Underwater anomalies are still suggesting that El Nino-status waters remain present. It will take another few weeks to determine if these warm waters take down the new cold pool or are beaten by what could be a newborn La Nina.


LRC Showing Snowiest Regions This Winter

The LRC pattern is giving up hints on who could get crushed this winter. But before we get into any of that, what exactly is the LRC?

The LRC, or Lezak Recurring Cycle, is an annual pattern that sets up during the fall and is present into the following spring. This pattern cycles, or repeats, every 40-60 days. Each repetition is referred to as a 'cycle'. The length of each cycle varies each year, and NO PATTERN IS THE SAME from year to year. The LRC tracks storm systems and high pressure systems, repeating them through each cycle. However, these apparati will change location slightly and change strength with each cycle of the LRC.

Let's start out this investigation by taking a look at what has happened in the nation throughout the past several weeks.

500 millibar map from September 22

500 millibar map from October 9

500 millibar map from October 14
The 500 millibar map is the best place to look for low pressure systems and high pressure systems. Low pressure systems are characterized by depressions in the lines on the map. The deeper the depression, the stronger the storm. High pressure systems are shown as an upward arcing feature. Like the previous rule, the stronger the arc, the stronger the high pressure system.

In all three pictures above, you can clearly see several storm systems on the map. However, there were strong storm systems in the Midwest and Northeast for these periods, with a few cut off lows just off the Southwest coast. During these three images' timeframes, the northern half of the country (as well as the Plains) got smashed with several inches of precipitation, with over 2 inches in some areas over the Midwest.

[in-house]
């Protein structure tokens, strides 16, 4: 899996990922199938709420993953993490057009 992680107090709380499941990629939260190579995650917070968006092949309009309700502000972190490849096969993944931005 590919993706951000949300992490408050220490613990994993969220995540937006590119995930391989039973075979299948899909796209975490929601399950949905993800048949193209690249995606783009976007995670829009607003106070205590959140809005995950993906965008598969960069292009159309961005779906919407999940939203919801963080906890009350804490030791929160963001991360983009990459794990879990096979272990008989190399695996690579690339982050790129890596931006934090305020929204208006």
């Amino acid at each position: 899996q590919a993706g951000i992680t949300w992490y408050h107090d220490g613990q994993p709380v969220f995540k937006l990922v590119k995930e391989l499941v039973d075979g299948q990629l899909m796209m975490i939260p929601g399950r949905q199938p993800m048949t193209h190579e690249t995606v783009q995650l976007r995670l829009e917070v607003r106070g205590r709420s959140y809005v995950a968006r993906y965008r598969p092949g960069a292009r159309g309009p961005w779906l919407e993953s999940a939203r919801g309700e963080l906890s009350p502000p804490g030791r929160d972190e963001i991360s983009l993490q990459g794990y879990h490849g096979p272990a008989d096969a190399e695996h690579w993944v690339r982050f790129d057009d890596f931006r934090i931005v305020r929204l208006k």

The new Lezak Recurring Cycle for 2012-2013 appears to be setting up, and people in the Accuweather Forums, as well as the inventor of the LRC, Gary Lezak himself, are buzzing about it. This latest blog entry by Mr. Lezak indicates that the LRC is indeed showing itself, as this quote from his blog demonstrates:

Energy coming over the Pacific Northwest coast this morning will begin diving south over the plains states tonight.  This is not necessarily the greatest sign for this year’s weather pattern, as this is the third storm to dig into this position, which strongly implies that we have a pattern setting up with a long-term long-wave trough northeast of Kansas City. I would love to see some energy digging into the western states or Rocky Mountains, but recently this has not been happening. 

You're probably thinking "So what? Why should I care about just a pattern?"

Well, the Lezak Recurring Cycle has historically helped predict who could get the most snow during the winter, as the storms typically follow their paths in past cycles. For example, if a storm were to go through the East Coast and it was in the LRC, 40-60 days later would see the same piece of energy hit the generally same area.

The presence of so many strong storms in the northern half of the nation suggests to me that the Plains, Midwest, Great Lakes and Northeast are in for a quick start to winter. Keep a close eye on early December for these same pieces of energy to hit the mentioned regions...possibly with snow this time.